Experimental observations and theoretical studies over the last 10 years or so have demonstrated that flow channeling or preferred flow paths is a common phenomenon in fractured rocks. The reason it has come to the forefront of scientific investigation is the recent interest in predicting solute transport in geological media as part of safety assessment of geologic isolation of nuclear or toxic wastes. Solute transport is much more sensitive to medium heterogeneity than is temperature or pressure. In this paper, experimental observations of tracer transport over distances ranging from centimeters to hundreds of meters are reviewed, and theoretical efforts to explain or model these observations are summarized. Processes that may explain some of the experimental observations without the use of flow‐channeling models are discussed. The paper concludes with a discussion of the implications of flow channeling on the practical problems related to contaminant transport in geologic systems.
Reviews of Geophysics – Wiley
Published: May 1, 1998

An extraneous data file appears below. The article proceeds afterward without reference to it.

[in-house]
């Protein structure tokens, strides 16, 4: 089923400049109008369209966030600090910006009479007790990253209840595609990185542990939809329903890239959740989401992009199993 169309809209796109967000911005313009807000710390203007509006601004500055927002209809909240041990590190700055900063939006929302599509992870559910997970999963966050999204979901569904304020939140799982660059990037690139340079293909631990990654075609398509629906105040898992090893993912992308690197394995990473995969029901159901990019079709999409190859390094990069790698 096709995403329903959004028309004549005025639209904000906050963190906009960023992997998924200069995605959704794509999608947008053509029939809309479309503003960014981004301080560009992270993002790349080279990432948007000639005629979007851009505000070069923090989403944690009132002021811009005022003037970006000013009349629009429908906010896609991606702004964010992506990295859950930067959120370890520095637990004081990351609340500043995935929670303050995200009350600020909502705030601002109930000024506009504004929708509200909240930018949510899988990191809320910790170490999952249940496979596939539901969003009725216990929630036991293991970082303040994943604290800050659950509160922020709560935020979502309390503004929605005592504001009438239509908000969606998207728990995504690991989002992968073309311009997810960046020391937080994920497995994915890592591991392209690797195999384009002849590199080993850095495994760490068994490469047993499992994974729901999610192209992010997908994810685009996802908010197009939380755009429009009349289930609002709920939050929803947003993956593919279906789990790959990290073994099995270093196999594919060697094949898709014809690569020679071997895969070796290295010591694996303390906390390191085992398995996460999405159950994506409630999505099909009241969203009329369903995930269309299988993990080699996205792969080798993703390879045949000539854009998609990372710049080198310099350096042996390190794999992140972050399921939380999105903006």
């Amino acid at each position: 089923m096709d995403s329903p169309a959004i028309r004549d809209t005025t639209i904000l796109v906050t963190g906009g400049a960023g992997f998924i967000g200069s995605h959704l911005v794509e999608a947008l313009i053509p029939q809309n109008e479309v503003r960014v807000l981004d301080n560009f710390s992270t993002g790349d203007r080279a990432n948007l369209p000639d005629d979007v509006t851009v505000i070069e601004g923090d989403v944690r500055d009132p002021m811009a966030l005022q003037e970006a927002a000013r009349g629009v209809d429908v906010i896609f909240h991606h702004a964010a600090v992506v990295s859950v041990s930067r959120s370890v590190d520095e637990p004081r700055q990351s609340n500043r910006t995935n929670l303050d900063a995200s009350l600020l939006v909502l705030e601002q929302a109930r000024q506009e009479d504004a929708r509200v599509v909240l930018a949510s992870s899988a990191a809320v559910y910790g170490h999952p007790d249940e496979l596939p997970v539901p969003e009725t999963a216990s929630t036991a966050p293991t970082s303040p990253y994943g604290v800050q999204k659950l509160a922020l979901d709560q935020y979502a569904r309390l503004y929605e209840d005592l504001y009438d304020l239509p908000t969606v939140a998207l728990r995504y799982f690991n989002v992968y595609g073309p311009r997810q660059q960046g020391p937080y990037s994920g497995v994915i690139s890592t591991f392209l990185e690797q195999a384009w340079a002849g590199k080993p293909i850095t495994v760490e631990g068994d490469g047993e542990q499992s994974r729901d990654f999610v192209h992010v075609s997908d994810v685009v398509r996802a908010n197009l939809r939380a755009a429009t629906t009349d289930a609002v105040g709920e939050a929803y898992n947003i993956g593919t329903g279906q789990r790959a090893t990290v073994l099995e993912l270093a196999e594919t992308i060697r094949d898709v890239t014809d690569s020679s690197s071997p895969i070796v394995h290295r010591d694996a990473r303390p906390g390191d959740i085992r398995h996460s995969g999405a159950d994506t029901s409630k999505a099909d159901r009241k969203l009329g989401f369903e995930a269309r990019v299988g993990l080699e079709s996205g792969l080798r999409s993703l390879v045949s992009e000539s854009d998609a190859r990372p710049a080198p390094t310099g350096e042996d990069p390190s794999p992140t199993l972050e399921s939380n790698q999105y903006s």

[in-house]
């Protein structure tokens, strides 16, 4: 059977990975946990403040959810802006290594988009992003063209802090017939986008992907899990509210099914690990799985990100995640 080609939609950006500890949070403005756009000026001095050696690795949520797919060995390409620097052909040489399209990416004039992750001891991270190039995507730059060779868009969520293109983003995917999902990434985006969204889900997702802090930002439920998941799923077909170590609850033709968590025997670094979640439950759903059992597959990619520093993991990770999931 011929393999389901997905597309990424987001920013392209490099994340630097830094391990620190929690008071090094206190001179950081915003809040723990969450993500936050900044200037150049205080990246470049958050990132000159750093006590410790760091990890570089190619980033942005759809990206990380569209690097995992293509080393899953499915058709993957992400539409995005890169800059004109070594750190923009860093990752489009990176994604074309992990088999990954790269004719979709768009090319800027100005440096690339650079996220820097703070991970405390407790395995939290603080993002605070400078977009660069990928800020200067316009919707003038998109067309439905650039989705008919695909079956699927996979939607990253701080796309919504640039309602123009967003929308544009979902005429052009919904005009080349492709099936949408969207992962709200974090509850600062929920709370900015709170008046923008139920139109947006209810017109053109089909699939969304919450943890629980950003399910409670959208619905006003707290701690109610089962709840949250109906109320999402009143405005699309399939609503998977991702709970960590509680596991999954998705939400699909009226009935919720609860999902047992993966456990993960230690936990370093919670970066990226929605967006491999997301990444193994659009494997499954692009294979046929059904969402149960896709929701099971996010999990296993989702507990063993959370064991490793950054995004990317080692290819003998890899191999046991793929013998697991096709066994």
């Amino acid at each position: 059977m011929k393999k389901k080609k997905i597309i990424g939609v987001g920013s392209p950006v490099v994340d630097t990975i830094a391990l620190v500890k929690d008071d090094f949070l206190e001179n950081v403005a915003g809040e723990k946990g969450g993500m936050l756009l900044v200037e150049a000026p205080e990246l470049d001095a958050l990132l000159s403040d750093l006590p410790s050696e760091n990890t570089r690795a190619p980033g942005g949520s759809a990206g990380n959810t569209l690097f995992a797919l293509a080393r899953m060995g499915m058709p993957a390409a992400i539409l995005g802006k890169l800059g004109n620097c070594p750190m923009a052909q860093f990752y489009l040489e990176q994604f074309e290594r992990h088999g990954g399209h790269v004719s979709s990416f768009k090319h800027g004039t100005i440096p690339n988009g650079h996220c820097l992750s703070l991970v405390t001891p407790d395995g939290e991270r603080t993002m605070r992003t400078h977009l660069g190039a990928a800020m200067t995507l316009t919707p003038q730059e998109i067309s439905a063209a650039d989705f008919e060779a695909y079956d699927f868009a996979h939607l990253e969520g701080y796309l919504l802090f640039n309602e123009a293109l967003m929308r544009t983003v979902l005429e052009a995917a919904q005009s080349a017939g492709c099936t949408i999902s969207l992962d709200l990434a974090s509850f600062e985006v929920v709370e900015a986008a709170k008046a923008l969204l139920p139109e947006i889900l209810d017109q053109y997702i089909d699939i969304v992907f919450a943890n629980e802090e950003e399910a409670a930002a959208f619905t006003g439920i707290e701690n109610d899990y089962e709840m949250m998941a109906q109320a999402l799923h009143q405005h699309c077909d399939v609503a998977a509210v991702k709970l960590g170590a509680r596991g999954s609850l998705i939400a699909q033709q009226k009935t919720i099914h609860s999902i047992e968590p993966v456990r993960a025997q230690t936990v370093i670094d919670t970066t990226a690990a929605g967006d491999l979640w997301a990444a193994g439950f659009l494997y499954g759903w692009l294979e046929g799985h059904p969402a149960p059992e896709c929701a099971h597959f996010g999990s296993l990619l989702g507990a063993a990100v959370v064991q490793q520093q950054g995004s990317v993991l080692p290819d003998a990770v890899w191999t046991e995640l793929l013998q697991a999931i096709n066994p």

It’s your single place to instantly
discover and read the research
that matters to you.
Enjoy affordable access to
over 18 million articles from more than
15,000 peer-reviewed journals.
All for just $49/month
Query the DeepDyve database, plus search all of PubMed and Google Scholar seamlessly
Save any article or search result from DeepDyve, PubMed, and Google Scholar... all in one place.
Get unlimited, online access to over 18 million full-text articles from more than 15,000 scientific journals.
Read from thousands of the leading scholarly journals from SpringerNature, Elsevier, Wiley-Blackwell, Oxford University Press and more.
All the latest content is available, no embargo periods.
“Hi guys, I cannot tell you how much I love this resource. Incredible. I really believe you've hit the nail on the head with this site in regards to solving the research-purchase issue.”Daniel C.
“Whoa! It’s like Spotify but for academic articles.”@Phil_Robichaud
“I must say, @deepdyve is a fabulous solution to the independent researcher's problem of #access to #information.”@deepthiw
“My last article couldn't be possible without the platform @deepdyve that makes journal papers cheaper.”@JoseServera